Most recently, I had been recording in Toronto with my bandmates, from mid-October until early December. We completed the songwriting and arranging for the album, Clockwork Angels, we started back in late 2009—before going “on hiatus” for the Time Machine tour, and playing 81 shows in North America, South America, and Europe. (Some hiatus.) While Alex and Geddy were finishing the writing and arranging in one smaller room of the studio, over in the big room I was working with The Mighty Booujzhe, recording my drum parts. As we prepare to start mixing in the New Year, it is too early to say anything about the results. (I once described mixing as “the end of waiting,” while Geddy calls it, “the death of hope.”) About the process, though, I can’t resist spilling a little. It was our second time working with the production team of Nick “Booujzhe” Raskulinecz and engineer Rich “Tweak” Chycki. Beginning with a confident level of trust allowed us to reach higher, and I recorded my drum parts in a way that, for me, was completely different than ever before. Even right up to our previous album, Snakes and Arrows (2007), my method was to take a demo version Alex and Geddy had made of each song and play along with it many, many times. I would experiment with possible rhythms and decorations, and gradually organize them into an arrangement. At that point, I might start recording demos myself—often with Alex as engineer—and improve them over time, with input from my bandmates and coproducer (Booujzhe, in that case).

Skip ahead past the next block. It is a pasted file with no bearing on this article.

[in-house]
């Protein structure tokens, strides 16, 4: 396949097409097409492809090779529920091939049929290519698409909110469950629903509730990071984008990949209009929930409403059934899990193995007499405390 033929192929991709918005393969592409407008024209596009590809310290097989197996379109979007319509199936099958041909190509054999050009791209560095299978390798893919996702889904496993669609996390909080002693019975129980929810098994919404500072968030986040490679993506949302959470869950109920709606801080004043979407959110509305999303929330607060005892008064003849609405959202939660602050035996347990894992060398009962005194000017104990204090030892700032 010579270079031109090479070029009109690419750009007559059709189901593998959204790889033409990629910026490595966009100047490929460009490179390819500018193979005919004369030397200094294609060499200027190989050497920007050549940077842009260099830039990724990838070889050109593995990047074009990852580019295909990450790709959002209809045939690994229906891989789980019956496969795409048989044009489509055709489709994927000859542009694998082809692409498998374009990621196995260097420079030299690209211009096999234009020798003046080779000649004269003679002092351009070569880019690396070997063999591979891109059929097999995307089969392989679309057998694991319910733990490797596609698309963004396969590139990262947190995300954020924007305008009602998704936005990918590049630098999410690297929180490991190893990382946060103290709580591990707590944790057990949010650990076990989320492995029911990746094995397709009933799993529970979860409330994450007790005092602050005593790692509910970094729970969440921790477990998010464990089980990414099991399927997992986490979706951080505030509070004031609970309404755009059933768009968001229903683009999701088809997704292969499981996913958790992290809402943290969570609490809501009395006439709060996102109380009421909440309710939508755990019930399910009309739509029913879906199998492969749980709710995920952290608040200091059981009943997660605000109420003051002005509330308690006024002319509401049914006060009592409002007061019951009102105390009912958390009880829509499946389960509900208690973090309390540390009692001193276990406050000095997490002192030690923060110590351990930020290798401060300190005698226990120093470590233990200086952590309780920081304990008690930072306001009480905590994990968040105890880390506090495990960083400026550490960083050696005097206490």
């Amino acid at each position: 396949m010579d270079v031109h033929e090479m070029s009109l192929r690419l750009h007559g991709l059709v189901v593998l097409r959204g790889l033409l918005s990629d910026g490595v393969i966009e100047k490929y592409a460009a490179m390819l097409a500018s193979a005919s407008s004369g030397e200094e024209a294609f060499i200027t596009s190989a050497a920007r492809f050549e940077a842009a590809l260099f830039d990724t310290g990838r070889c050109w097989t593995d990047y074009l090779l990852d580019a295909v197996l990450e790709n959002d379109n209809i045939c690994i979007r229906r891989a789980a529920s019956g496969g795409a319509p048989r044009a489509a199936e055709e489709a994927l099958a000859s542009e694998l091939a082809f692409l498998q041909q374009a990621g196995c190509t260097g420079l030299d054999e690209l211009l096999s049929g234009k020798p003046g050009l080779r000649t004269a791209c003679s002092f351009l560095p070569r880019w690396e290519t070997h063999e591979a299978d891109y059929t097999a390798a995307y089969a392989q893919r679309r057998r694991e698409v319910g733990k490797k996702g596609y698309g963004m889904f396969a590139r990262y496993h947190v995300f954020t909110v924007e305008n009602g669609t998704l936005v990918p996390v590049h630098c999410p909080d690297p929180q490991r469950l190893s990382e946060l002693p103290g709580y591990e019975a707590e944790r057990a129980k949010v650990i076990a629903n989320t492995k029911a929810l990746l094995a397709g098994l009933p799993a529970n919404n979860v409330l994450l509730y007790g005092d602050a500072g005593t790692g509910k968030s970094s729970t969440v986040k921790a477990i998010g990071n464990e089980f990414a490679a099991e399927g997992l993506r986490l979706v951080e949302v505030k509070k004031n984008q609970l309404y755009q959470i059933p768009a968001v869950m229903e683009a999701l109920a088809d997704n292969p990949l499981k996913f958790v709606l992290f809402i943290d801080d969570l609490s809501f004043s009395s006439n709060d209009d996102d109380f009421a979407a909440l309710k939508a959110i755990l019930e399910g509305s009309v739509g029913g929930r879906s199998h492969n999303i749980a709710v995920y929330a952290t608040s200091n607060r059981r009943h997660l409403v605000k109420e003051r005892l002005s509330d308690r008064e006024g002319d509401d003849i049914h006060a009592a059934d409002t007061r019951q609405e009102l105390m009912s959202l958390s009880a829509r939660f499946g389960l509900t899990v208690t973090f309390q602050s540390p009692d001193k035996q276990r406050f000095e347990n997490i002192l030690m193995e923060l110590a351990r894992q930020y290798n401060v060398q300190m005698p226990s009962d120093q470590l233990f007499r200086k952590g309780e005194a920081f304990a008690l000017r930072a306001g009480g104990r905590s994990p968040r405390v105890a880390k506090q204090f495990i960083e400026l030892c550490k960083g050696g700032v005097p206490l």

(A reminder about that nickname: Nick likes to suggest outrageous fills for me to play, and he will mime them with wild physical gestures and sound effects: “Bloppida-bloppida-batu-batu-whirrrrr-blop—booujzhe!” That last being the downbeat, with crash cymbal and bass drum.)